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Periodically, the Atlantic Monthly magazine publishes stories on biotech. These tend to be fawning puff pieces about the coming wonders of therapeutic cloning or, on occasion, warnings about the problems biotech is spawning for society.

There are two constants in these stories. First, they accept almost as a matter of course that all of the hyped promises of cloning and embryonic stem cell research will soon come to pass. No jaundiced eyes in the Atlantic Monthly! Second, they often get basic facts wrong.

“The Coming Death Shortage” by Charles C. Mann in the May 2005 edition keeps up the tradition. Mann assumes that embryonic stem cell research and other forms of biotech will, within this century, dramatically extend human life spans to the point that we may soon live in “a world of 200-year-olds.”

Stories like this are so overblown they usually aren’t worth a mention. However, Mann claims that “the Bush Administration” has placed “so many strictures on stem-cell research that scientists complain it has been effectively banned in this country.” The scientists’ lament is patently untrue. But this canard has been repeated so many times by ESCR advocates that it has been transformed into perceived wisdom.

Mann claims that the Bush policy has driven the science over to China, where ESCR is practiced so freely that Chinese scientists are now deluged with offers from eager American venture capitalists seeking to throw money into the research. “Sooner or later,” Mann warns darkly, “in one nation or another, someone ...will cut a deal: frozen embryos for financial backing.”

Well baloney. First, the only limits Bush placed on ESCR is on federal funding of stem cell lines created after 8/9/01. Indeed, the feds have poured tens of millions into ESCR under the Bush guidelines. Moreover, it is perfectly legal under federal law to engage in ESCR to scientists’ hearts content. Geron Corp. in Menlo Park, CA, for example, is actively pursuing ESCR, and Harvard researchers recently created a new series of embryonic stem cell lines backed by private money.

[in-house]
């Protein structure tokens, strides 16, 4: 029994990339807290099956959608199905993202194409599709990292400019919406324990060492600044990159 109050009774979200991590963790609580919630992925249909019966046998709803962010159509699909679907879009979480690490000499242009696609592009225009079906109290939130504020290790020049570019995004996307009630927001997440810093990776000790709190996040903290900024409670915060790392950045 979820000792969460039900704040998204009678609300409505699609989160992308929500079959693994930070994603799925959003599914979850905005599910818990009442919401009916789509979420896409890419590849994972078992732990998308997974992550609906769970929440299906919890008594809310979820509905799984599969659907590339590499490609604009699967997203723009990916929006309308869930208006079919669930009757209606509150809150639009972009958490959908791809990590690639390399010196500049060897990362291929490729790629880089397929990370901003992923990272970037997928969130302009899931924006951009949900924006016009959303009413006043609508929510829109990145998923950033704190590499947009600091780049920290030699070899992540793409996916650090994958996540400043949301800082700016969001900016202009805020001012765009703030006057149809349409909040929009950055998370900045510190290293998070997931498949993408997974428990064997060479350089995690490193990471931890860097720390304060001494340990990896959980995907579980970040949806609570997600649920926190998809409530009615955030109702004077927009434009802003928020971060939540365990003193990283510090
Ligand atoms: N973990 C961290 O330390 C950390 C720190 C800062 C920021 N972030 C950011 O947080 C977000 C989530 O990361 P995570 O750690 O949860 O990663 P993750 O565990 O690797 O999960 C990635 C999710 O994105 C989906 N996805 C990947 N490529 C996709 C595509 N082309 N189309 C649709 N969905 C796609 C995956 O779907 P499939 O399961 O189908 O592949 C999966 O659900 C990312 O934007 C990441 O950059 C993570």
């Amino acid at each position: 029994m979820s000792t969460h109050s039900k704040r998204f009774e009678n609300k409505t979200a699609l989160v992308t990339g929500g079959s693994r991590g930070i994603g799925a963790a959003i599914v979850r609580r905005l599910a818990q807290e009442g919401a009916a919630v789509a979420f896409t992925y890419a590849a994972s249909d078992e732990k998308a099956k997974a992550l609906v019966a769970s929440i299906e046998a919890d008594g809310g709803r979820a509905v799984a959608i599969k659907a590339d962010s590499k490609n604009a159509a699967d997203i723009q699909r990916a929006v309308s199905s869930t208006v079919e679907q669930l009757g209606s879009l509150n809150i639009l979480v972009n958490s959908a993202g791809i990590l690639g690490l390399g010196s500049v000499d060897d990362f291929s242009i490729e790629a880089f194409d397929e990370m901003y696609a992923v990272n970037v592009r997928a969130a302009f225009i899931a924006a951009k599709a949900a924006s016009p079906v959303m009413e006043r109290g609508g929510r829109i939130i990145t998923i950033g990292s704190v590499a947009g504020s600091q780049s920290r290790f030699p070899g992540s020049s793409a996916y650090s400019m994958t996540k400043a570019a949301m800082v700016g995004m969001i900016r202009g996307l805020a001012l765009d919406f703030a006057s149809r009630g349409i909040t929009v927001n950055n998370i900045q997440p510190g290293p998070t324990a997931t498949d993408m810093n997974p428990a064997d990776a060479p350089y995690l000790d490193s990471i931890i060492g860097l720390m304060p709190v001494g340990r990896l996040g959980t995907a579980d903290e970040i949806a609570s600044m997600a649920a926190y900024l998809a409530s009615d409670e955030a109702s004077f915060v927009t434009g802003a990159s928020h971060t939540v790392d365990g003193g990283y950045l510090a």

This means that if venture capitalists were so hot to trot for ESCR, they wouldn’t have to go to China: There are bounteous opportunities for them cut the frozen embryo deals right here.

That they are not doing so in large numbers, as has been frequently reported in the business press, is primarily because their due diligence convinces venture capitalists that ESCR and its close sibling, therapeutic cloning, are not likely to generate a profitable return any time soon. Not wanting to throw their money into a black hole, venture capitalists instead zip up their wallets.

That is why Big Biotech and its supporters in university life science institutes masterminded the raid on the California treasury known as Proposition 71. They knew that voters desperate for cures, unlike venture capitalists, wouldn’t do the extended research necessary to uncover the hype and speculation that is the backbone of ESCR and cloning research advocacy.

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